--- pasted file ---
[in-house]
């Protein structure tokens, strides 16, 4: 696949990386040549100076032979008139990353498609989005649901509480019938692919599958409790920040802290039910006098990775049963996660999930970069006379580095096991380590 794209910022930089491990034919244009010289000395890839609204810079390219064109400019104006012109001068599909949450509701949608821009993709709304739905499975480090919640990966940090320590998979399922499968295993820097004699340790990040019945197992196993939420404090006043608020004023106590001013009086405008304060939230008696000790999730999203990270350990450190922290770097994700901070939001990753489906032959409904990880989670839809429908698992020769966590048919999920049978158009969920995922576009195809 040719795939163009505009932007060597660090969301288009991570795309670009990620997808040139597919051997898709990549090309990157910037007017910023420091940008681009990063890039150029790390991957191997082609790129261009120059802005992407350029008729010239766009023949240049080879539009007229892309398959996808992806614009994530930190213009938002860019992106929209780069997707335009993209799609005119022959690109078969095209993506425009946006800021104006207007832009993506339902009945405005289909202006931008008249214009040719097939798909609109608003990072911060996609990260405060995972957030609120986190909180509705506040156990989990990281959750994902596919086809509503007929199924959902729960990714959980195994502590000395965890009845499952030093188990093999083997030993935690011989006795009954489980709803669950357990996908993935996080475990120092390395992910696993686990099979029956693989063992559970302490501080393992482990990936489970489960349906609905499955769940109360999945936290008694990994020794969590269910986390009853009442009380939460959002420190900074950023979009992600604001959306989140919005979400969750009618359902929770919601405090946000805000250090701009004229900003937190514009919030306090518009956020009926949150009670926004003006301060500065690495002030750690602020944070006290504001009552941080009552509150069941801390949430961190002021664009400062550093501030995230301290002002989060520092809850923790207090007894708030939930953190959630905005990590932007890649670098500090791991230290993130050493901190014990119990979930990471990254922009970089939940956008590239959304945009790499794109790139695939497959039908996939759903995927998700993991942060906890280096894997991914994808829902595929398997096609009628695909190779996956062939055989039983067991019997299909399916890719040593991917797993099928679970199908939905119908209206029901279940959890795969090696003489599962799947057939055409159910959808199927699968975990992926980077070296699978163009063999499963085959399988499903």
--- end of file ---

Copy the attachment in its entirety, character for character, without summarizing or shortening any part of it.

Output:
[in-house]
């Protein structure tokens, strides 16, 4: 696949990386040549100076032979008139990353498609989005649901509480019938692919599958409790920040802290039910006098990775049963996660999930970069006379580095096991380590 794209910022930089491990034919244009010289000395890839609204810079390219064109400019104006012109001068599909949450509701949608821009993709709304739905499975480090919640990966940090320590998979399922499968295993820097004699340790990040019945197992196993939420404090006043608020004023106590001013009086405008304060939230008696000790999730999203990270350990450190922290770097994700901070939001990753489906032959409904990880989670839809429908698992020769966590048919999920049978158009969920995922576009195809 040719795939163009505009932007060597660090969301288009991570795309670009990620997808040139597919051997898709990549090309990157910037007017910023420091940008681009990063890039150029790390991957191997082609790129261009120059802005992407350029008729010239766009023949240049080879539009007229892309398959996808992806614009994530930190213009938002860019992106929209780069997707335009993209799609005119022959690109078969095209993506425009946006800021104006207007832009993506339902009945405005289909202006931008008249214009040719097939798909609109608003990072911060996609990260405060995972957030609120986190909180509705506040156990989990990281959750994902596919086809509503007929199924959902729960990714959980195994502590000395965890009845499952030093188990093999083997030993935690011989006795009954489980709803669950357990996908993935996080475990120092390395992910696993686990099979029956693989063992559970302490501080393992482990990936489970489960349906609905499955769940109360999945936290008694990994020794969590269910986390009853009442009380939460959002420190900074950023979009992600604001959306989140919005979400969750009618359902929770919601405090946000805000250090701009004229900003937190514009919030306090518009956020009926949150009670926004003006301060500065690495002030750690602020944070006290504001009552941080009552509150069941801390949430961190002021664009400062550093501030995230301290002002989060520092809850923790207090007894708030939930953190959630905005990590932007890649670098500090791991230290993130050493901190014990119990979930990471990254922009970089939940956008590239959304945009790499794109790139695939497959039908996939759903995927998700993991942060906890280096894997991914994808829902595929398997096609009628695909190779996956062939055989039983067991019997299909399916890719040593991917797993099928679970199908939905119908209206029901279940959890795969090696003489599962799947057939055409159910959808199927699968975990992926980077070296699978163009063999499963085959399988499903």